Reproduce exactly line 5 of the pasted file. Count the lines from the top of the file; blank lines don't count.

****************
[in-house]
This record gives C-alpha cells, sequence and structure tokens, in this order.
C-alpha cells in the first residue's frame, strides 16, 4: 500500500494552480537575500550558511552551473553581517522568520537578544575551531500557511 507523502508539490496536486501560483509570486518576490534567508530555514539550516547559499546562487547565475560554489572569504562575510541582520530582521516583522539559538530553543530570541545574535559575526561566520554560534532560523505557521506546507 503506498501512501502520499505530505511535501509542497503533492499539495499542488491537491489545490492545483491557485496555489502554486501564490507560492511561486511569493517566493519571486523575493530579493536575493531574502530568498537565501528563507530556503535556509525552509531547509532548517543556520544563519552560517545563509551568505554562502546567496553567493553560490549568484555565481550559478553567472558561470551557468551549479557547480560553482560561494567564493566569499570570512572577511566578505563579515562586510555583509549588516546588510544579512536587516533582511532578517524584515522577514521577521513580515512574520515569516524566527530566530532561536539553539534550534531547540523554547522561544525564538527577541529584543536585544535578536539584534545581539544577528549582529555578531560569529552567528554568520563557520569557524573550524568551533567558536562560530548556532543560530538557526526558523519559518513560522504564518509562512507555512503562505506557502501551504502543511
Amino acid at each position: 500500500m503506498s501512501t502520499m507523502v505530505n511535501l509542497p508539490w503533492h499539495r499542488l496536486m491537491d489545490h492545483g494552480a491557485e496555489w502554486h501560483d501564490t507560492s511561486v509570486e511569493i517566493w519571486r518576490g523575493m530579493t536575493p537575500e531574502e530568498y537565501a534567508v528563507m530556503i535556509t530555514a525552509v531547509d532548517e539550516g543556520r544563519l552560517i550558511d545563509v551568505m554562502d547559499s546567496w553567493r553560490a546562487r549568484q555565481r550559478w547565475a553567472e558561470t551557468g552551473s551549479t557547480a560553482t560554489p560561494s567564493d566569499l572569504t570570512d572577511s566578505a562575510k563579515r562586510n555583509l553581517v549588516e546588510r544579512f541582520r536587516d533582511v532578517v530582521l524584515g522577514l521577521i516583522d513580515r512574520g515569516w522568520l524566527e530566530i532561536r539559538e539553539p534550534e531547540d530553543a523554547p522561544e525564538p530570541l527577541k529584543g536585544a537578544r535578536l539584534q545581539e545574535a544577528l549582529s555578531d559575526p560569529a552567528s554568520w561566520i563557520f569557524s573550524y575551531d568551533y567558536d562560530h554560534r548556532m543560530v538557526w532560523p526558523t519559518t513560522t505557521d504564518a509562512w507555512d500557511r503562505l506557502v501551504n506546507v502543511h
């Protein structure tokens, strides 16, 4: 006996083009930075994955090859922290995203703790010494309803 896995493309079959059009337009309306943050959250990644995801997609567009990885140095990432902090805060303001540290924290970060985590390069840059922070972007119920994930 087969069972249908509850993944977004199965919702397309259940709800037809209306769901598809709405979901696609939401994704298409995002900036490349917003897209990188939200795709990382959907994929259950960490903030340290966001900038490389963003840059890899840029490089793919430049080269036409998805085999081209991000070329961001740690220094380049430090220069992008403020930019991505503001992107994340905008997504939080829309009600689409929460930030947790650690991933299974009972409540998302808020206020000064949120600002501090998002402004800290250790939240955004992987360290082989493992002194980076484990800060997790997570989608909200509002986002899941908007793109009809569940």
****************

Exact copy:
């Protein structure tokens, strides 16, 4: 006996083009930075994955090859922290995203703790010494309803 896995493309079959059009337009309306943050959250990644995801997609567009990885140095990432902090805060303001540290924290970060985590390069840059922070972007119920994930 087969069972249908509850993944977004199965919702397309259940709800037809209306769901598809709405979901696609939401994704298409995002900036490349917003897209990188939200795709990382959907994929259950960490903030340290966001900038490389963003840059890899840029490089793919430049080269036409998805085999081209991000070329961001740690220094380049430090220069992008403020930019991505503001992107994340905008997504939080829309009600689409929460930030947790650690991933299974009972409540998302808020206020000064949120600002501090998002402004800290250790939240955004992987360290082989493992002194980076484990800060997790997570989608909200509002986002899941908007793109009809569940």